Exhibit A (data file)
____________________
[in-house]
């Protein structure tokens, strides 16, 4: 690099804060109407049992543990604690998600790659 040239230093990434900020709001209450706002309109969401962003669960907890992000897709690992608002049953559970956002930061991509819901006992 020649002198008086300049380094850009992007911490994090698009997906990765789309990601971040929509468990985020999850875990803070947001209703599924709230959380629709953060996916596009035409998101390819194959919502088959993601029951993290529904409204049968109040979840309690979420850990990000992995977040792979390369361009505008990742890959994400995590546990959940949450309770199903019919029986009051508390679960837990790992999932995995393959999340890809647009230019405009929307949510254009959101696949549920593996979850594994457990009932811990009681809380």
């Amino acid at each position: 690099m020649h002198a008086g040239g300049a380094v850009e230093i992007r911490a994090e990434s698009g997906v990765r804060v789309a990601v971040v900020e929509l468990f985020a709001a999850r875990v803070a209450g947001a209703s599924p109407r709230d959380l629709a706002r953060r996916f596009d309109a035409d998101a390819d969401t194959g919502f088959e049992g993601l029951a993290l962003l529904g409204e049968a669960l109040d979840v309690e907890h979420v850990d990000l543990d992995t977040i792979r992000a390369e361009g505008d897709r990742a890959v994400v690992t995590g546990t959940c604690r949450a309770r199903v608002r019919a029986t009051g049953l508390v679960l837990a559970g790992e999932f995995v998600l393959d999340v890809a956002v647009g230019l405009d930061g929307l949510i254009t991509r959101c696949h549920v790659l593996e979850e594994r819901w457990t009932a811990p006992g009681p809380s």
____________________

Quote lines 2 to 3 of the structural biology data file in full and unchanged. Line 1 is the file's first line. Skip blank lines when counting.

């Protein structure tokens, strides 16, 4: 690099804060109407049992543990604690998600790659 040239230093990434900020709001209450706002309109969401962003669960907890992000897709690992608002049953559970956002930061991509819901006992 020649002198008086300049380094850009992007911490994090698009997906990765789309990601971040929509468990985020999850875990803070947001209703599924709230959380629709953060996916596009035409998101390819194959919502088959993601029951993290529904409204049968109040979840309690979420850990990000992995977040792979390369361009505008990742890959994400995590546990959940949450309770199903019919029986009051508390679960837990790992999932995995393959999340890809647009230019405009929307949510254009959101696949549920593996979850594994457990009932811990009681809380």
């Amino acid at each position: 690099m020649h002198a008086g040239g300049a380094v850009e230093i992007r911490a994090e990434s698009g997906v990765r804060v789309a990601v971040v900020e929509l468990f985020a709001a999850r875990v803070a209450g947001a209703s599924p109407r709230d959380l629709a706002r953060r996916f596009d309109a035409d998101a390819d969401t194959g919502f088959e049992g993601l029951a993290l962003l529904g409204e049968a669960l109040d979840v309690e907890h979420v850990d990000l543990d992995t977040i792979r992000a390369e361009g505008d897709r990742a890959v994400v690992t995590g546990t959940c604690r949450a309770r199903v608002r019919a029986t009051g049953l508390v679960l837990a559970g790992e999932f995995v998600l393959d999340v890809a956002v647009g230019l405009d930061g929307l949510i254009t991509r959101c696949h549920v790659l593996e979850e594994r819901w457990t009932a811990p006992g009681p809380s």